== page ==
Urvashi Butalia: A pioneer in feminist publishing and activism

Urvashi Butalia’s remarkable journey embodies the profound impact of literature, publishing, and activism in challenging societal norms and advocating for gender equality.

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As this year marks the 40th anniversary of pioneering feminist publishing and the 21st year of Zubaan’s impactful presence, Smita Dwivedi engages in insightful dialogue with Urvashi Butalia, where she delves deep into the inspiring narratives that fuelled her passion, culminating in the establishment of Kali and Zubaan Books.

AABP: What were some of the defining experiences from your childhood that shaped your interest in feminism and social justice? And who were your mentors or role models, and how did they influence your career path?

Urvashi: I think the people who shape our thinking are often those closest to us. For me, my feminist model was my mother, who was a great feminist herself. She was a working woman, a teacher who had four children, ran a household filled with relatives, and still had time to teach us that her two daughters were in no way unequal to her two sons. While she handled the housework because she had to, she made it no secret that she disliked it and felt the time spent in the kitchen was not what she wanted to do with her life. And later in life she also ran a women’s organization helping women facing domestic violence to deal with abusive families and to secure their rights. So she was really the person from whom I learnt to value women, and their stories.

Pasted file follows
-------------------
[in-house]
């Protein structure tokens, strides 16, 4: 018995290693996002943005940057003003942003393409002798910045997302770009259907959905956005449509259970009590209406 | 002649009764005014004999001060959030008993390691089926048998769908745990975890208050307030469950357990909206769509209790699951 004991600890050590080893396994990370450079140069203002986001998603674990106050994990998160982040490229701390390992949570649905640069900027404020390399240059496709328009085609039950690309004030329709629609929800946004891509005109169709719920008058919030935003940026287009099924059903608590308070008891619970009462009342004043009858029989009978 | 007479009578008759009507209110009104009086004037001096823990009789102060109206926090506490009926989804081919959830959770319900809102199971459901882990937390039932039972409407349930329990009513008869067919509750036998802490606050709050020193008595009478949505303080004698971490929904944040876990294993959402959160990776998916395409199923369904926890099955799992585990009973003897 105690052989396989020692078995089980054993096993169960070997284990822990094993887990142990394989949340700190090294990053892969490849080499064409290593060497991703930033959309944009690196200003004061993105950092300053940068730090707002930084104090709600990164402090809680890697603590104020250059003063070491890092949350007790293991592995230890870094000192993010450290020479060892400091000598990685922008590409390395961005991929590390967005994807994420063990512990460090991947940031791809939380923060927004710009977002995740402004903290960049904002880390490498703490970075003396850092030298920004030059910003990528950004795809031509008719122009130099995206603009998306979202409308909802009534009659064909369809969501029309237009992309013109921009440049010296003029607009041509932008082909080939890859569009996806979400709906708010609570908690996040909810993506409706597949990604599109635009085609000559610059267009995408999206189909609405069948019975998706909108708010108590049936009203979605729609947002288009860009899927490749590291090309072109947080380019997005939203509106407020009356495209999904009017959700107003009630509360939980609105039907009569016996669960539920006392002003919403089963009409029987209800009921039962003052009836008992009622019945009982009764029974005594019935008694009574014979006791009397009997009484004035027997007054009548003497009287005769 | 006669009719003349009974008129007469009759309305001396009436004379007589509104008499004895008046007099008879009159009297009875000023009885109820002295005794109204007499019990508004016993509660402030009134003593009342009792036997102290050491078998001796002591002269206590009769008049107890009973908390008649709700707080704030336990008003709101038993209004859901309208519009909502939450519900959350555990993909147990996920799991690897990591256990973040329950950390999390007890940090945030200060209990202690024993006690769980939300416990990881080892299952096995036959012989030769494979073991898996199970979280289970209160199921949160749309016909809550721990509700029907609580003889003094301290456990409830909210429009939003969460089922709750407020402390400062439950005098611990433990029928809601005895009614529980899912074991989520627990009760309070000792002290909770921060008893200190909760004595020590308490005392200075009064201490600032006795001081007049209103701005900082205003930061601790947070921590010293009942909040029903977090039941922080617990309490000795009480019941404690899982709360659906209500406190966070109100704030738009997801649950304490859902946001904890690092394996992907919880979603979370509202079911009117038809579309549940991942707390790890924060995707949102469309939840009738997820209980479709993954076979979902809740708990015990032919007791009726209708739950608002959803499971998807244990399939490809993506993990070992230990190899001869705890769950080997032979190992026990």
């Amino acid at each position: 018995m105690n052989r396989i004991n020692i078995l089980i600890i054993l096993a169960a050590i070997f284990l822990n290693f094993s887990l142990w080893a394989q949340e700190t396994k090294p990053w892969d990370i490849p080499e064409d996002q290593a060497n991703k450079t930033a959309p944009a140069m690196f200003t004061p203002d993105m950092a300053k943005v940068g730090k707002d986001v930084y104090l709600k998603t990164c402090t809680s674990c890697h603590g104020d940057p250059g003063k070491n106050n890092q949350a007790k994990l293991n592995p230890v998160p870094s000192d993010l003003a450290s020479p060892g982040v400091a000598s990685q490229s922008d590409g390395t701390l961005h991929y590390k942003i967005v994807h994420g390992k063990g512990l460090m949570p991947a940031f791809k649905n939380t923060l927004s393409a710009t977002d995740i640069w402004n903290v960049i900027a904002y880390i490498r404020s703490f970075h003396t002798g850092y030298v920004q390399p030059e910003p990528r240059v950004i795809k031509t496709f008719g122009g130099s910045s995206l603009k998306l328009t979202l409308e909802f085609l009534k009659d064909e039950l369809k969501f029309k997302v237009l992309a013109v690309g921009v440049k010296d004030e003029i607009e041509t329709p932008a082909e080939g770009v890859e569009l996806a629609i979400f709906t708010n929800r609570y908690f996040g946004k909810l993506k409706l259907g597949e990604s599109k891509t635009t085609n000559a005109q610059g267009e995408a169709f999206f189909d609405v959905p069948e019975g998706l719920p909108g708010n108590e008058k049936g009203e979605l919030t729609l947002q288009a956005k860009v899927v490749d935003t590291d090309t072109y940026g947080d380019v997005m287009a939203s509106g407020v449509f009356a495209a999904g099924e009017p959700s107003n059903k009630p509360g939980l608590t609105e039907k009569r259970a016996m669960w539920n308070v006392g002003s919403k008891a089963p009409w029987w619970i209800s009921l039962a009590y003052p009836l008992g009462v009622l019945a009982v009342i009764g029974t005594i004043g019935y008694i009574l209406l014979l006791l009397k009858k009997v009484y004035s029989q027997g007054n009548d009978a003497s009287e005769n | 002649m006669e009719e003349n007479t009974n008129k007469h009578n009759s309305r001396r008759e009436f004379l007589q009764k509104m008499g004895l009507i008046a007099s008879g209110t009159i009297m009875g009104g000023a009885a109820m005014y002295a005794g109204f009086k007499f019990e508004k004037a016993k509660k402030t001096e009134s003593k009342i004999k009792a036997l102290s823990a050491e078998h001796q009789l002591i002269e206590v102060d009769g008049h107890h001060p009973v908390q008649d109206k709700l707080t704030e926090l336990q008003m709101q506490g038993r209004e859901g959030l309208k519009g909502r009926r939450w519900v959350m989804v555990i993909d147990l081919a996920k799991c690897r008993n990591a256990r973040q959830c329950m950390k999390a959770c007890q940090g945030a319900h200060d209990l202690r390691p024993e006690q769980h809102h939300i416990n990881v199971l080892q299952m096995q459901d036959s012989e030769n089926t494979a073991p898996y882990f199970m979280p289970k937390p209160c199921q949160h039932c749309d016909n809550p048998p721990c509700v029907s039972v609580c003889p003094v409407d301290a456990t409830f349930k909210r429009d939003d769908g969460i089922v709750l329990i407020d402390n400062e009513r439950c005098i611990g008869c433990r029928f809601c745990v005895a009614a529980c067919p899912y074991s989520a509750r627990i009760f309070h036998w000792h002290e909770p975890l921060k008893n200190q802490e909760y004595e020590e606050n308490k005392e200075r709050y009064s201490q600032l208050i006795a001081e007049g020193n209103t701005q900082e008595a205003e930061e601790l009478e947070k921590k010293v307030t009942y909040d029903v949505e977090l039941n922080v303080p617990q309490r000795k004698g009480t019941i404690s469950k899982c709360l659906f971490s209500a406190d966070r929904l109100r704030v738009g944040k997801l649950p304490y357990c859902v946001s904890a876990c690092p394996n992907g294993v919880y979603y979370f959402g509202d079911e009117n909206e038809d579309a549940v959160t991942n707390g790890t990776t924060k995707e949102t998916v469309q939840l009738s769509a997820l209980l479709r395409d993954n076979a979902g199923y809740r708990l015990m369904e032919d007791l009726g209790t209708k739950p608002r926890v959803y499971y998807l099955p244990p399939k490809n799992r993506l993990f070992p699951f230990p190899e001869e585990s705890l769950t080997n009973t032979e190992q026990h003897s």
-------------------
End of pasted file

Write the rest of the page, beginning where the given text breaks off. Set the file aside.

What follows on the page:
AABP: How did your experience growing up in India inform your understanding of gender and identity?

Urvashi: Well, I understood early on that there was no such thing as: a woman cannot do this or that, or a woman’s place is in the home. My dad, who was a very modest man, also did not push us in the direction of marriage or any such thing. By the time we came to university in Delhi in the late sixties and early seventies, the universities were filled with students talking, protesting, asking questions. It was a really vibrant scene. We were young, and full of questions, there were so many movements going on all around India – Naxalbari, Chipko, anti-price rise, Bodhgaya, and so many more. We were inspired by them. Many of our contemporaries abandoned their studies and went underground to join left movements. In the universities, feminisms were just coming into their own and women too were protesting and making demands to the state. It was a really exciting time.

AABP: What was the inspiration behind founding Kali and Zubaan Books?

Urvashi: Kali was a dream, until it became a reality. Today, we are 4 decades old, Kali began in 1984 and this is 2024, so that’s how old or young feminist publishing in India is. Zubaan is now 21 years old.

The motivation to start Kali came a bit later. When I finished my Master’s here in Delhi, I knew for certain that the one thing I did not want to do was to teach English literature. Quite by chance, I landed a freelance job in publishing, with the Oxford University Press (OUP). And I fell instantly and irrevocably in love with publishing.

At the same time, I was also very involved in the growing women’s movement and there we had a lot of questions about issues like dowry, violence against women, etc but could find no literature about it at all. So I spoke to my bosses at the OUP to ask why we don’t do books about and by women and they were just not interested. And so, I decided I would do it myself, and that is how the idea of Kali was born.